Since GDPR is exclusive to the European Union, some in the US wonder why they have to worry about compliance with these regulations. The reasoning here is relatively straightforward: Not only does GDPR apply to organizations actively operating within the EU, it also applies to those outside the EU who offer any kinds of goods or services to customers or businesses within the EU – and as you may have guessed, that represents a pretty huge swath of customers or companies. 

To get a bit more specific, GDPR is meant less to regulate businesses, and more to protect individuals and their data rights. Even if you don’t operate within the EU at all, it’s entirely possible you’ll receive business from someone who lives there – after all, tens of millions of people call this wide area home. 

As for enforcement, this is a cooperative effort between the EU and other foreign governments. Don’t simply assume that because you’re outside the EU, you won’t have to worry about actually following these laws – this could land you in some hot water quickly.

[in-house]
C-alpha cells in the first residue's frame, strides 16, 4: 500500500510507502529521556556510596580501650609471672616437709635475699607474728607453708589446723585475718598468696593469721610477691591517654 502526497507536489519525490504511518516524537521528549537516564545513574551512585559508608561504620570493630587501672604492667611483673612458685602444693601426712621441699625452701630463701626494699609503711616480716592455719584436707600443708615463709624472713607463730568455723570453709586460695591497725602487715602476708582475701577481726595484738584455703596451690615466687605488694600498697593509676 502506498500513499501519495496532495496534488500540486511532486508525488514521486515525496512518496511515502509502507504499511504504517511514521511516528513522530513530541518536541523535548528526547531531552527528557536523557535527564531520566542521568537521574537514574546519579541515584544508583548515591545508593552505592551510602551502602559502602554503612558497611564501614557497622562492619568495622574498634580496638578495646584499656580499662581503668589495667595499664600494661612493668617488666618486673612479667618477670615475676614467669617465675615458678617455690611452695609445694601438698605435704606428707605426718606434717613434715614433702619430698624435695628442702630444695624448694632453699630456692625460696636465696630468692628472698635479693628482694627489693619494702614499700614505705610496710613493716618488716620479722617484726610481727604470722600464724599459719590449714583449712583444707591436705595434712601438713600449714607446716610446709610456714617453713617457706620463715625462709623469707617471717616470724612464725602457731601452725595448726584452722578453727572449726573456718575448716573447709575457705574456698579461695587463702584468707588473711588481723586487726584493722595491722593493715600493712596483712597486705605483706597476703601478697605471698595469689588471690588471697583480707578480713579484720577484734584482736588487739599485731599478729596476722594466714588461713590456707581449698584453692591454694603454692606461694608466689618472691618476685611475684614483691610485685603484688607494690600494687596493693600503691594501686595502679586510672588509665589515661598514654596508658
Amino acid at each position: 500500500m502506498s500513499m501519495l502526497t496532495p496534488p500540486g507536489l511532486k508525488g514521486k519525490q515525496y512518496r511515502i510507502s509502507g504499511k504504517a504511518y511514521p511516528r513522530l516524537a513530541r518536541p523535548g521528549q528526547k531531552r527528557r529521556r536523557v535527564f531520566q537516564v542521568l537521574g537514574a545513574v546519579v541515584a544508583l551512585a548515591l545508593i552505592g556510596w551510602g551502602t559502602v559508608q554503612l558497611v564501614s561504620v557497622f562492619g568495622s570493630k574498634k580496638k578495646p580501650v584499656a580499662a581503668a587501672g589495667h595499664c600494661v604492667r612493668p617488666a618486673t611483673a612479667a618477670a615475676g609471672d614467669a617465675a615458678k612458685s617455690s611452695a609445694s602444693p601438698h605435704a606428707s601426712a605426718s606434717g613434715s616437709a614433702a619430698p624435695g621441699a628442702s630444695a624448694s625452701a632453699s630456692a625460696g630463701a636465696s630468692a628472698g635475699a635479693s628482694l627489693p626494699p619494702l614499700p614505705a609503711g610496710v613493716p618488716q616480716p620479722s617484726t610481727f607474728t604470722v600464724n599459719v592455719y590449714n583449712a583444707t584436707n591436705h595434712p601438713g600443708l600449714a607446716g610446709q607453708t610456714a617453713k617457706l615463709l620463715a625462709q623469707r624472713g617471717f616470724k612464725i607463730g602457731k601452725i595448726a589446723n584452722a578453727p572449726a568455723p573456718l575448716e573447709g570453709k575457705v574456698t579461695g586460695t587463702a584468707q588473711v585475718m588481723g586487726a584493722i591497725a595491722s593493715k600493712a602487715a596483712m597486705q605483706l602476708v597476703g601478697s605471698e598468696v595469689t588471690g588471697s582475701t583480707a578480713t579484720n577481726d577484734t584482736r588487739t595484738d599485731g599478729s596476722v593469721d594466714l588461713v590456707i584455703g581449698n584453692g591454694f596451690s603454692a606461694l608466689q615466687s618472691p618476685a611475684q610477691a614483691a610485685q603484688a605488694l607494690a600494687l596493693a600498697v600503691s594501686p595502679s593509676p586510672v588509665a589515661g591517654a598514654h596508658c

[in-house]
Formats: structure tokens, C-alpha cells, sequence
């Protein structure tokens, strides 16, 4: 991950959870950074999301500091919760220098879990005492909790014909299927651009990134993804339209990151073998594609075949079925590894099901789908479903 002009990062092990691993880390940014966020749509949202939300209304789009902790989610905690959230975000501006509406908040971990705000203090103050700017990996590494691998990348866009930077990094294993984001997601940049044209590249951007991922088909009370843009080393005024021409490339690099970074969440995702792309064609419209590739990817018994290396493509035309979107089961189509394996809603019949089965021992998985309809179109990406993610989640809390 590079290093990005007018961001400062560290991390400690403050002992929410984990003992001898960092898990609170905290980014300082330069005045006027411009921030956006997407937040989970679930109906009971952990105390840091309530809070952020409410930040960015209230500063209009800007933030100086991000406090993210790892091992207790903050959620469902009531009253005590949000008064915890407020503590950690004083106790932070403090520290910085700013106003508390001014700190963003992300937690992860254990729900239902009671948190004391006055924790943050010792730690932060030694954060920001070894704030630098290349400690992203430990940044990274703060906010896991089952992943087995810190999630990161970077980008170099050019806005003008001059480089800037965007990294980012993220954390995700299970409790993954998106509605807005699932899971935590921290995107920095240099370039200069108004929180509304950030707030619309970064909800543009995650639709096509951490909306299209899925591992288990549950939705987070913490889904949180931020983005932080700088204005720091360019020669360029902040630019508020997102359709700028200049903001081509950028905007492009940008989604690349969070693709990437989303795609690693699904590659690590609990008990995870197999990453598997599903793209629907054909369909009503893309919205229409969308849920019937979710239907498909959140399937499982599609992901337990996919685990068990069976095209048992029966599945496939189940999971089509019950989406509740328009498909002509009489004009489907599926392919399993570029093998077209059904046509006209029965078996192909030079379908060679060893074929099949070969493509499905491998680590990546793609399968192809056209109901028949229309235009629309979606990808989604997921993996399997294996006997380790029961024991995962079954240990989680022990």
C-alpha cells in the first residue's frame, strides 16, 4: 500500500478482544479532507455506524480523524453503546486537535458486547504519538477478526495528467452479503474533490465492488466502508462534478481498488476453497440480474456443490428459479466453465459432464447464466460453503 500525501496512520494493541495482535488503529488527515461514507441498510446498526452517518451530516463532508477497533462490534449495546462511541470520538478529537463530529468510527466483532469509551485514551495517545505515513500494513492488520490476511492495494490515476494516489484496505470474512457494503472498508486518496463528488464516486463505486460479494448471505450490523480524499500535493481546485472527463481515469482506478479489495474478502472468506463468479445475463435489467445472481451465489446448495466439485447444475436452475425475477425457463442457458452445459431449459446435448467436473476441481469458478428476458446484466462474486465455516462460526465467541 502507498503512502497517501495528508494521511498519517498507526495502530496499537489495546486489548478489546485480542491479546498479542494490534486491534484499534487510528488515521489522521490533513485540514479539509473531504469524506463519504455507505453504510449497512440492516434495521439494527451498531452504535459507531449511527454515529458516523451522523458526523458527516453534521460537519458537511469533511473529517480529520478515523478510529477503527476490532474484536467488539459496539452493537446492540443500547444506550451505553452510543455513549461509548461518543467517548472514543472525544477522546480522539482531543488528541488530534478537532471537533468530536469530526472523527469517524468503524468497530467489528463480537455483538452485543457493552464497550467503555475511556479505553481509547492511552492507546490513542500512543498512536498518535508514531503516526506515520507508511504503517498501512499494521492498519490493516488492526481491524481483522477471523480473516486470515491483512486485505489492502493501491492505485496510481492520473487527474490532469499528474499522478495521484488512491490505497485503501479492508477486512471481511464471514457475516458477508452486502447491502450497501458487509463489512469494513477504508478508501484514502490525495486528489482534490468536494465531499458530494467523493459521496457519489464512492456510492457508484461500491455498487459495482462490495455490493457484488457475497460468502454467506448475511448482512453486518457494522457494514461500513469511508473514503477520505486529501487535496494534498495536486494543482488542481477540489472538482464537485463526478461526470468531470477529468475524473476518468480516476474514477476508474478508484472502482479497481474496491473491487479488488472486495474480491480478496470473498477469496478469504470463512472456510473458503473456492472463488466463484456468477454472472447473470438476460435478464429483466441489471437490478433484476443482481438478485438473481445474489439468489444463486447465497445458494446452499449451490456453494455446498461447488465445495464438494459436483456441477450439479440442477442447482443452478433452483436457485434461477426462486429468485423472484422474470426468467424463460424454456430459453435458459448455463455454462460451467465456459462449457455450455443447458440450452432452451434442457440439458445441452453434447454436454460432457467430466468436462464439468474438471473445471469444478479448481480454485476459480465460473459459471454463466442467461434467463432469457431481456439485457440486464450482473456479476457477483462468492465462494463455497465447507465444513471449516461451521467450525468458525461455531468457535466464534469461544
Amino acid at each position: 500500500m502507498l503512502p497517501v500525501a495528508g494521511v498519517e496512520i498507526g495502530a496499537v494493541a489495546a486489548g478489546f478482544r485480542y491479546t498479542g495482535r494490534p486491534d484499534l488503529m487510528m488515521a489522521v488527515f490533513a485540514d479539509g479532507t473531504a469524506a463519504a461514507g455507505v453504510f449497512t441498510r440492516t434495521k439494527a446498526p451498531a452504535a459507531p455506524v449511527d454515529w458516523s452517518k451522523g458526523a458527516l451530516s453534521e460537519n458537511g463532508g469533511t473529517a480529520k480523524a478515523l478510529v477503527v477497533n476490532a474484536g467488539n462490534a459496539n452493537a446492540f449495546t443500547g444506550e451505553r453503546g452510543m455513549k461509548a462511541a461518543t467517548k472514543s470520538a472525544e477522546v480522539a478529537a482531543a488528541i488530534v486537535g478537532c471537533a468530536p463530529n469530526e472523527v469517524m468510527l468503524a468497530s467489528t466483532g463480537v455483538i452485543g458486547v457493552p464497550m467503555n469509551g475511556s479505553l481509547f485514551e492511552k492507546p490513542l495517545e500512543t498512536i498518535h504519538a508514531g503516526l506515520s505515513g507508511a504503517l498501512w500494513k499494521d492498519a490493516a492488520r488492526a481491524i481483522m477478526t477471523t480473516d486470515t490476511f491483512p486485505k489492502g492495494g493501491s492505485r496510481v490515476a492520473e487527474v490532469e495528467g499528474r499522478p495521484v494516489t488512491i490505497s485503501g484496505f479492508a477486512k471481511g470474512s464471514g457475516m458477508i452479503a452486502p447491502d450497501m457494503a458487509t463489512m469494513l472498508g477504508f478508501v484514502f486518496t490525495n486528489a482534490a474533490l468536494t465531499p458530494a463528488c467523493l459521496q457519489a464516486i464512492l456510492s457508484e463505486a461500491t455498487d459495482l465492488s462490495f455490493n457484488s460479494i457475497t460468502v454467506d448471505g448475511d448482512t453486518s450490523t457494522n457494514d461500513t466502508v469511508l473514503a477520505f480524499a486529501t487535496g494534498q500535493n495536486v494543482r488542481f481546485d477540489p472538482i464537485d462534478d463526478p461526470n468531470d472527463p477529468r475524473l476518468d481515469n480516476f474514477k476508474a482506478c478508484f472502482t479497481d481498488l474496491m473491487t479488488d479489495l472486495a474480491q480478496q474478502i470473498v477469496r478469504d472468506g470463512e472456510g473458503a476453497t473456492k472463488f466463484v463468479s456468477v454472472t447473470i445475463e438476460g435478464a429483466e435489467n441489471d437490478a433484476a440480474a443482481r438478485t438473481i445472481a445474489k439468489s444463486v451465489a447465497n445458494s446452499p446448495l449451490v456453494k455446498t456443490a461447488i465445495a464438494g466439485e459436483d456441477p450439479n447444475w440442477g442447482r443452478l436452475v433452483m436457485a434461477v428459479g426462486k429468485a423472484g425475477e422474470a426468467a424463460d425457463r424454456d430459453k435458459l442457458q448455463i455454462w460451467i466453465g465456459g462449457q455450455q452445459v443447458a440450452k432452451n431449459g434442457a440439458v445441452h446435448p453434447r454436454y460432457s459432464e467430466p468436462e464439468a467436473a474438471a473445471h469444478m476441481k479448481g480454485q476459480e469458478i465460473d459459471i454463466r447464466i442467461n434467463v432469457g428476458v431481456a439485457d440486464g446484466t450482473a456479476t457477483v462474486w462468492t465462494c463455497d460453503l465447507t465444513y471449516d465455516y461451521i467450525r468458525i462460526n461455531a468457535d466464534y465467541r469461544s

Tips for GDPR Compliance Among US Companies

Here are some of the basic themes we recommend when it comes to compliance with GDPR for US companies:

  • Information audit for EU data: First and foremost, you must confirm that GDPR compliance is indeed a requirement for your company. This involves determining the sorts of personal data you process, plus whether any of it belongs to anyone within the EU. If it’s determined that you do, you must next determine whether this processing is related to specific goods or services. If so, continue on to additional steps.
  • Communicate with customers about consent: If you are able to receive consent to justify your use of personal data, this will typically allow you to continue with various data collection practices that involve EU customers. There are also some other justifications for processing data, and these can be found in Article 6 of the GDPR text
  • Improve data protections: Next up, you should evaluate all your data processing and any security or privacy risks that exist within it – and begin looking for ways to eliminate these risks. There are a variety of different encryption and other methods you can use to limit data breach risks and stay in compliance with GDPR.